While the City of Denver has made it clear that marijuana-use lounges and clubs aren’t going to be tolerated, our neighbors to the south in Colorado Springs have welcomed pot clubs. Even members of the Colorado Springs City Council have generally been supportive, allowing several establishments to be licensed and arguing in their favor when zoning or use issues have arisen.
That could be because last year, after Studio 64 found itself targeted by undercover police stings and complaints from city officials, the club took its case to city council and won a 5-3 decision to remain open after council members decided that it did not violate any city rules and fit within the city’s definition of a “civic organization.”
Since then, Studio 64 and the handful of other lounges in the Springs have operated without much hassle. Proponents of the clubs say they provide a safe place in the community for cannabis users to gather and consume. Few complaints have arisen from the public, and in general, the lounges have made for good neighbors.
Unless you work at the Farmer’s Insurance branch located next door to the 420 Speakeasy Lounge, that is. Owners and employees of the Farmer’s branch in northeast Colorado Springs say their office constantly smells like raw weed and pot smoke and gripe that loud music frequently disturbs their work. They’ve been in their location for twenty years with no issues, they say, and now the skunky odors are enough to push them to move.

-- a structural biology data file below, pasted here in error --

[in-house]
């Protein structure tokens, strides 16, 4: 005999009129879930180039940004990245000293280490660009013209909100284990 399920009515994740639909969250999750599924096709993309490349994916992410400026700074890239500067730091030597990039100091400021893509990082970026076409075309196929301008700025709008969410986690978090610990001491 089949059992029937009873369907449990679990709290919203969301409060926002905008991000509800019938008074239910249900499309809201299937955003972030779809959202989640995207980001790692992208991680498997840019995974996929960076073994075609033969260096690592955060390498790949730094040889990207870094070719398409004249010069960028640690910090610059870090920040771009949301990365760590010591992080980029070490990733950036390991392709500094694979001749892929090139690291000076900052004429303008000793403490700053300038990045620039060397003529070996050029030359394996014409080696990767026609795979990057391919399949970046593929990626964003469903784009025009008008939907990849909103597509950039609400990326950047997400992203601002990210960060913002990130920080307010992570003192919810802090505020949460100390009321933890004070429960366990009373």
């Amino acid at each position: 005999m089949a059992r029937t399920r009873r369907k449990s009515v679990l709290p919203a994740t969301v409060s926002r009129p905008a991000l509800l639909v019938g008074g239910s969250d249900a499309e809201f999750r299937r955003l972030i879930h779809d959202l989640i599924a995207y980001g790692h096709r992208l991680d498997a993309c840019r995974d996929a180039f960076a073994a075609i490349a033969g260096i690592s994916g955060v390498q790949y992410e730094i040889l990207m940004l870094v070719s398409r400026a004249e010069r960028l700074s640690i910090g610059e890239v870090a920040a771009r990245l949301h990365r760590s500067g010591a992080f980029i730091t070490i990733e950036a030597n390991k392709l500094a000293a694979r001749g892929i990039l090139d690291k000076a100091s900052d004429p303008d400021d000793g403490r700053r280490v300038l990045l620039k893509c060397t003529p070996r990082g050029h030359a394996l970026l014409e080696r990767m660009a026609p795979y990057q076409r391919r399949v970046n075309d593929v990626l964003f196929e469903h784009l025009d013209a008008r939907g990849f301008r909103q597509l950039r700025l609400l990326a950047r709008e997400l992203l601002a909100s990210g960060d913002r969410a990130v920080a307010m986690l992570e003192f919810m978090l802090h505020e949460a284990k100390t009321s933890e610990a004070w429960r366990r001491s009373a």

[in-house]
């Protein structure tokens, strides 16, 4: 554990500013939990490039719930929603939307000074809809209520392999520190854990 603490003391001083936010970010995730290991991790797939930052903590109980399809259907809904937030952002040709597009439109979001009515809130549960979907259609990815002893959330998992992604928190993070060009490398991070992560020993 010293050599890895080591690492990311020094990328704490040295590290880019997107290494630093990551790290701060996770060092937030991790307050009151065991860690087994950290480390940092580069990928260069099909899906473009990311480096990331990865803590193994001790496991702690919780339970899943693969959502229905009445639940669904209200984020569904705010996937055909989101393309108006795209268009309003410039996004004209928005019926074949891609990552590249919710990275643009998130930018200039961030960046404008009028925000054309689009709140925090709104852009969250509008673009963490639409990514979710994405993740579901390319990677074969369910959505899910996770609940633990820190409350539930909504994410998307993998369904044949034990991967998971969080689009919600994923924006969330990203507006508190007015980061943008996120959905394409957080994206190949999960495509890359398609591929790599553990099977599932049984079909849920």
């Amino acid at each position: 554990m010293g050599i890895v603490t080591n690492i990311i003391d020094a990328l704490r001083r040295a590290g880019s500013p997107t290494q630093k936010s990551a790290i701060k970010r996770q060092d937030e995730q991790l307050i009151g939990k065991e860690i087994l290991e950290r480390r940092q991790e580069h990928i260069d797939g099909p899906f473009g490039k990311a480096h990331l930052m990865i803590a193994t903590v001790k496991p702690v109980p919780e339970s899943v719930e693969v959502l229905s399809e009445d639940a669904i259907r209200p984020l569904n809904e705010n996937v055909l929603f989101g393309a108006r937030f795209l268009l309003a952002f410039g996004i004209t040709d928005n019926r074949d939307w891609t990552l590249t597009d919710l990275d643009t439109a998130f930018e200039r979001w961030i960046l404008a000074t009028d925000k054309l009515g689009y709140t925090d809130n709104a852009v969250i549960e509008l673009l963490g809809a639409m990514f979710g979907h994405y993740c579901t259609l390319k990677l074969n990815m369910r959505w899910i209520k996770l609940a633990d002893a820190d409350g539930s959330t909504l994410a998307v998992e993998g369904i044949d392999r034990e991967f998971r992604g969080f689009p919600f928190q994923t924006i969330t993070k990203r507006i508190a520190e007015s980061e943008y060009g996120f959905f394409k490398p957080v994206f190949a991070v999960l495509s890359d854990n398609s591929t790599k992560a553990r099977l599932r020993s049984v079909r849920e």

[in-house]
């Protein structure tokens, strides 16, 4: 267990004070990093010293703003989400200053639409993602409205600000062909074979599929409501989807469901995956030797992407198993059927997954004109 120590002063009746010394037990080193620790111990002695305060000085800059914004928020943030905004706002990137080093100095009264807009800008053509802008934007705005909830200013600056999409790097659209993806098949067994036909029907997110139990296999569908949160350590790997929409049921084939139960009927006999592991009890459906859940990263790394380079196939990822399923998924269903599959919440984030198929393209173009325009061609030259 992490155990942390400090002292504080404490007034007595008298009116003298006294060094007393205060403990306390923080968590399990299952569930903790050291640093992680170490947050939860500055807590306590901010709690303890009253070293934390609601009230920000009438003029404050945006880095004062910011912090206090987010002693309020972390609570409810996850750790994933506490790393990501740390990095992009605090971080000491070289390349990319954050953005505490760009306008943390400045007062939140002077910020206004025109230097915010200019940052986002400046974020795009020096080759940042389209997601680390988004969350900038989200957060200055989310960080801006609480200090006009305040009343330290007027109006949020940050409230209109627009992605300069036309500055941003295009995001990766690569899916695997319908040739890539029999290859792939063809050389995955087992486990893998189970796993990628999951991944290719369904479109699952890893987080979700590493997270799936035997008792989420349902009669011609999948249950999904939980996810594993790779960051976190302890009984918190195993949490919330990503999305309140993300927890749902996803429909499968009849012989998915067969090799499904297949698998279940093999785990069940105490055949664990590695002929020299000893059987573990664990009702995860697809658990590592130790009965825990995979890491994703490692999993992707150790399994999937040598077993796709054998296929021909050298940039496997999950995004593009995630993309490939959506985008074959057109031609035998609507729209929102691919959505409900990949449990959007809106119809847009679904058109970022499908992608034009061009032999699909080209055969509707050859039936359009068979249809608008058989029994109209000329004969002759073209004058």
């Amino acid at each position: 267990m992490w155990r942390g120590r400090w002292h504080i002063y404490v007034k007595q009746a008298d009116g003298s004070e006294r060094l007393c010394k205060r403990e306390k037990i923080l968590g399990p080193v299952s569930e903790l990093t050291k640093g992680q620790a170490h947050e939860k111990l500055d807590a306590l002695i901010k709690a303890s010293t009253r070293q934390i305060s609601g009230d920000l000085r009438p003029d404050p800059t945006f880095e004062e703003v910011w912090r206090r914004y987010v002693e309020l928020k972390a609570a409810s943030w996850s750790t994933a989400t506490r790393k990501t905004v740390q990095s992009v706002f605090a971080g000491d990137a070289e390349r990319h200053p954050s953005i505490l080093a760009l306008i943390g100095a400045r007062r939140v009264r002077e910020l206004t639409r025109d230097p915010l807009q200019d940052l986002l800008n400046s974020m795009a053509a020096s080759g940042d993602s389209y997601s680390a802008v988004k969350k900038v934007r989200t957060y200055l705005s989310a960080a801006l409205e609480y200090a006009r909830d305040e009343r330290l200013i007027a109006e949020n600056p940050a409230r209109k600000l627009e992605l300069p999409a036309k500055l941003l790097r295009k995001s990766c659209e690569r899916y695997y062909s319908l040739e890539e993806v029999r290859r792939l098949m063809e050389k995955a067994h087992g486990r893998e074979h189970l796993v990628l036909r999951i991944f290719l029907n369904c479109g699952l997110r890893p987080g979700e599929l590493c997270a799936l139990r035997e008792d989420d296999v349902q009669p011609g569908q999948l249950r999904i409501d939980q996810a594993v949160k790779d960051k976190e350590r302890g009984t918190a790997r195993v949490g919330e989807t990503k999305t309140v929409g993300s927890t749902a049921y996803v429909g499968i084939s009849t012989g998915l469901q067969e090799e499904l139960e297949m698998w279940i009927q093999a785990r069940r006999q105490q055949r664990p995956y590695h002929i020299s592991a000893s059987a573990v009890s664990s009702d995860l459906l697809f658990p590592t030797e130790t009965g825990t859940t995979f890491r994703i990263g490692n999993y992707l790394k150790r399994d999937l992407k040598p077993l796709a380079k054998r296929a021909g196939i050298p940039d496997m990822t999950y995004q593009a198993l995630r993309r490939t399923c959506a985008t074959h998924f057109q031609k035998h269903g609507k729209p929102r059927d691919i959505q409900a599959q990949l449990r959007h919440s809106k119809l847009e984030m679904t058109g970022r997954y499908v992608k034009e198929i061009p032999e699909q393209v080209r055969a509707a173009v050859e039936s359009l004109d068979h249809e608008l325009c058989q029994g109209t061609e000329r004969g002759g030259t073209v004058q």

"Everybody knows we’re here, but I can’t stay. I absolutely can’t stay the way things are," Liz Hanson, an agent with Farmers, told KRDO/Channel 13 this week. "Any customer that's been in here in the last three or four weeks walks in and says, 'Wow, it smells like pot in here."
Hanson told the station that she’s “anxious” to get out of her current location and into a new spot that isn’t attached to a pot club.
For their part, the owners of the 420 Speakeasy say they haven’t received a single complaint from their neighbors about the odors, noting that the shop has several charcoal filters running at all times. And while 420 Speakeasy owner Travis Perkins notes that the club has live-music events and art shows, those mostly occur in the evenings after other businesses in the shopping center have closed for the day.
But according to Hanson, that’s precisely the problem: Smoke from overnight parties lingers and causes the whole center to reek in the morning.
And so Farmer’s is moving — and the space it formerly occupied will get a lot more smoky in the coming months. Perkins says that the club has bought the space and plans to expand, creating a dance floor and adding more seating.
Keep Westword Free... Since we started Westword, it has been defined as the free, independent voice of Denver, and we would like to keep it that way. Offering our readers free access to incisive coverage of local news, food and culture. Producing stories on everything from political scandals to the hottest new bands, with gutsy reporting, stylish writing, and staffers who've won everything from the Society of Professional Journalists' Sigma Delta Chi feature-writing award to the Casey Medal for Meritorious Journalism. But with local journalism's existence under siege and advertising revenue setbacks having a larger impact, it is important now more than ever for us to rally support behind funding our local journalism. You can help by participating in our "I Support" membership program, allowing us to keep covering Denver with no paywalls.